Icahn Mocks Ackman’s ‘Obsession’ After Raising Herbalife Stakeby and
Ackman had said Jefferies was working on unloading the holding
Icahn says he acquired 2.3 million additional Herbalife shares
Herbalife Ltd. backer Carl Icahn waited until after Friday’s market close to contradict fellow billionaire Bill Ackman, spending the day adding 2.3 million shares to his stake in the nutrition company as its stock tumbled.
In this latest tussle between the outspoken New York activist investors, the only clear outcome is that Icahn now owns even more of Herbalife: 21 percent. Ackman had said Friday that Icahn was looking to sell his stake, not add to it.
Meanwhile, Ackman’s hedge fund, Pershing Square Capital Management, is approaching the four-year anniversary of its $1 billion-bet that Herbalife is a pyramid scheme destined to collapse.
“Bill Ackman tried to play us this morning, and Carl Icahn played Bill Ackman this afternoon,” said Tim Ramey, an analyst at Pivotal Research Group and a longtime defender of Herbalife. “It’s so beautifully played on Icahn’s part.”
Icahn has been publicly assailing Ackman’s attempted evisceration of Herbalife -- on stages, television, in documentaries and online -- since a January 2013 CNBC phone-in fight. That July, Icahn told a conference he decided to look into Herbalife because he wasn’t “a great fan” of Ackman.
A year later at the same Delivering Alpha event in New York, both billionaires took the stage together and said their feud was over. Days later, Ackman delivered an emotional, nearly four-hour anti-Herbalife presentation that backfired -- lifting the shares 25 percent.
Ackman has waged a public short campaign against Herbalife since December 2012, saying it should be shut down. Along with setting up a $1 billion wager against the stock, he hired investigators to look into the company’s business practices and gave public presentations making his case, while prodding regulators to conduct their own review.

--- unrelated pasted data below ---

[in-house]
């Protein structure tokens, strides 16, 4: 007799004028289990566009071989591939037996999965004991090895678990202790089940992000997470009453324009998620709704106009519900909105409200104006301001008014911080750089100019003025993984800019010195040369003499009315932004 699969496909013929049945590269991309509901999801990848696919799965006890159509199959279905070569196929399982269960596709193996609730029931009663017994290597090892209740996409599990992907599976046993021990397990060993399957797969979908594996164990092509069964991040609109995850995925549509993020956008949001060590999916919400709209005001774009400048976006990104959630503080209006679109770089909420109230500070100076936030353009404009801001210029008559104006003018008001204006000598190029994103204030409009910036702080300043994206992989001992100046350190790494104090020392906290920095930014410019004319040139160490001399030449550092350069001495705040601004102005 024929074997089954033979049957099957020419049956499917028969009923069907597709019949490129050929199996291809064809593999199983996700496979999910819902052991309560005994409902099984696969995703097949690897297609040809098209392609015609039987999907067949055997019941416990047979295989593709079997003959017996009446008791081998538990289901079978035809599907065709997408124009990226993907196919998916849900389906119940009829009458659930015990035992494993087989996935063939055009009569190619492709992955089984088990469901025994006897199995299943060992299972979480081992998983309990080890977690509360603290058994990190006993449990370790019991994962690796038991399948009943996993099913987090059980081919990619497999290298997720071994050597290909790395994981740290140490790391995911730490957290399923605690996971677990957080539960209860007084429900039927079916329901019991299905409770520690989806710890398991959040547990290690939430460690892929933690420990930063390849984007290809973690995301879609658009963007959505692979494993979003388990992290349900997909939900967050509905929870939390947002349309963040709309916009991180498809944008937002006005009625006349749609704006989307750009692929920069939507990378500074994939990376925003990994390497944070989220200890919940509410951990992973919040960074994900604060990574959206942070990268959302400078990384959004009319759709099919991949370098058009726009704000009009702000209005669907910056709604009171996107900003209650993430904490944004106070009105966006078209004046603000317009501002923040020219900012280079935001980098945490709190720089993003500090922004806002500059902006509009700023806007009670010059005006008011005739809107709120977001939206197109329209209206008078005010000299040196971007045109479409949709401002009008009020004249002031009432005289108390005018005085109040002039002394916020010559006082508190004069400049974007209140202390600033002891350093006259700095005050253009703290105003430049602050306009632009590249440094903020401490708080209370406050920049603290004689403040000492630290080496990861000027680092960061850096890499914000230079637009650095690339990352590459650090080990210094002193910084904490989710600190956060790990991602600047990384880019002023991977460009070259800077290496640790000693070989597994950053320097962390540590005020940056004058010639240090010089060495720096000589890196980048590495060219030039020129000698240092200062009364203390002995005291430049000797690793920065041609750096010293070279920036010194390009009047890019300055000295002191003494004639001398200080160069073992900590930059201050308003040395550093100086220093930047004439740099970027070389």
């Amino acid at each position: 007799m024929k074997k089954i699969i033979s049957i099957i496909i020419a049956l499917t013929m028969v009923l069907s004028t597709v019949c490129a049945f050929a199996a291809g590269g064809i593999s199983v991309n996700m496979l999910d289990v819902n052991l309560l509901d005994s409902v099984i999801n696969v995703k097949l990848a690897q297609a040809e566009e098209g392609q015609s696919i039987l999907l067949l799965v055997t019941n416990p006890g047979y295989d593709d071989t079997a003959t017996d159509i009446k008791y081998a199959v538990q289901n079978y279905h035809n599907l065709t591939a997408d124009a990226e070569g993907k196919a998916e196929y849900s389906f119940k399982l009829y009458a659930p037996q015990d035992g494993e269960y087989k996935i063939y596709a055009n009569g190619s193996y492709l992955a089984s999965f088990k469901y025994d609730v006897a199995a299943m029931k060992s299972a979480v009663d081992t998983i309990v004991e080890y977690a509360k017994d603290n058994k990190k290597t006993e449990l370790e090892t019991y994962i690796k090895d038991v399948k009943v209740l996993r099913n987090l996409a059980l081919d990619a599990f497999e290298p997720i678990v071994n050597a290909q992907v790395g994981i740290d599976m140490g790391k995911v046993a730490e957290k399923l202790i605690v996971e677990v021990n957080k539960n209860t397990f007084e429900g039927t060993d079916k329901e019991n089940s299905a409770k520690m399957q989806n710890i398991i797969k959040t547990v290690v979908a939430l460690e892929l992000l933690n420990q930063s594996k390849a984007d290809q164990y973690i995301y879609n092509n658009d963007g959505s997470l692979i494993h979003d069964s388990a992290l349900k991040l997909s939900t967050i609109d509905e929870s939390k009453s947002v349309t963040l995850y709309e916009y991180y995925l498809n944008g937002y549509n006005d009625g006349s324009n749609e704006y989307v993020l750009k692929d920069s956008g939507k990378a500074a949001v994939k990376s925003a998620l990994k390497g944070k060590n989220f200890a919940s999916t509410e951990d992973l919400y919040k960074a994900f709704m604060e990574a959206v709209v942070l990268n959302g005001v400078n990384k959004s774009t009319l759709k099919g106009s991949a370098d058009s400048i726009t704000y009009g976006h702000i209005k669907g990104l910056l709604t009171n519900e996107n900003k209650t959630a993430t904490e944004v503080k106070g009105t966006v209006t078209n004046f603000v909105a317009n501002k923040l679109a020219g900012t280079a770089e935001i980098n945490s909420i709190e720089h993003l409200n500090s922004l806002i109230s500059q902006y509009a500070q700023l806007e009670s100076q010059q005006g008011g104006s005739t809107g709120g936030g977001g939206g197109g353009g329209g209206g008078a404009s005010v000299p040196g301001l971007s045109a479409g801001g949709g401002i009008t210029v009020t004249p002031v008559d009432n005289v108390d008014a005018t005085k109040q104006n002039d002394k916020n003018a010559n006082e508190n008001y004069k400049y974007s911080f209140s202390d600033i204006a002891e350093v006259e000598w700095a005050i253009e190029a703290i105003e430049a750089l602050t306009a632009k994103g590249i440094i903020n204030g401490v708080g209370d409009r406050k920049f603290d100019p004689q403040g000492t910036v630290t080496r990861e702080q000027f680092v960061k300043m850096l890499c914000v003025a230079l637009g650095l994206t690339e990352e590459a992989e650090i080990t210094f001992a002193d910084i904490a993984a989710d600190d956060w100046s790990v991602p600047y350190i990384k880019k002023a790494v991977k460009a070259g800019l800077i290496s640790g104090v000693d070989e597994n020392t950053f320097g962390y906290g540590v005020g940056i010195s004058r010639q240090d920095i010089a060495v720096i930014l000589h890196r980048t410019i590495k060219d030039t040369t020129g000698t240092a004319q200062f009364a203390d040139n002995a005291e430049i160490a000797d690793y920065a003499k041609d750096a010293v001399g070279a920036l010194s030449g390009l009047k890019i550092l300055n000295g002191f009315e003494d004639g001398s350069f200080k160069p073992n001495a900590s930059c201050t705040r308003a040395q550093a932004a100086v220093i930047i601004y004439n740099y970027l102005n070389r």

Icahn took the other side of the trade in early 2013, snapping up 18 percent of the company’s shares and defending its multilevel marketing model -- in which products are sold both to consumers and new distributors. Herbalife later let Icahn name five board members as its largest investor.
Herbalife surged as much as 8.3 percent to $65.54 in late trading Friday, after Icahn posted a statement about his position in the company on his website. The shares dropped 2.3 percent to $60.50 in regular trading in New York, trimming an earlier loss of as much as 7.8 percent.
Ackman sent Herbalife shares tumbling when he said Icahn was looking to ditch his holdings. In an interview with CNBC, Ackman said investment bank Jefferies Group LLC approached him about buying a portion of Icahn’s Herbalife shares earlier this month.
He said he considered buying some of Icahn’s stock if it would help get Icahn completely out of his position. Ackman later confirmed to Bloomberg News that he didn’t buy any of Icahn’s stock and would have quickly sold the shares if he had.
“Completely contrary to what Bill Ackman stated on television today, I have never given Jefferies an order to sell any of our Herbalife shares,” Icahn said in his statement, in which he disclosed adding 2.3 million shares. “I continue to believe in Herbalife: It’s a great model that creates a great number of jobs for people.”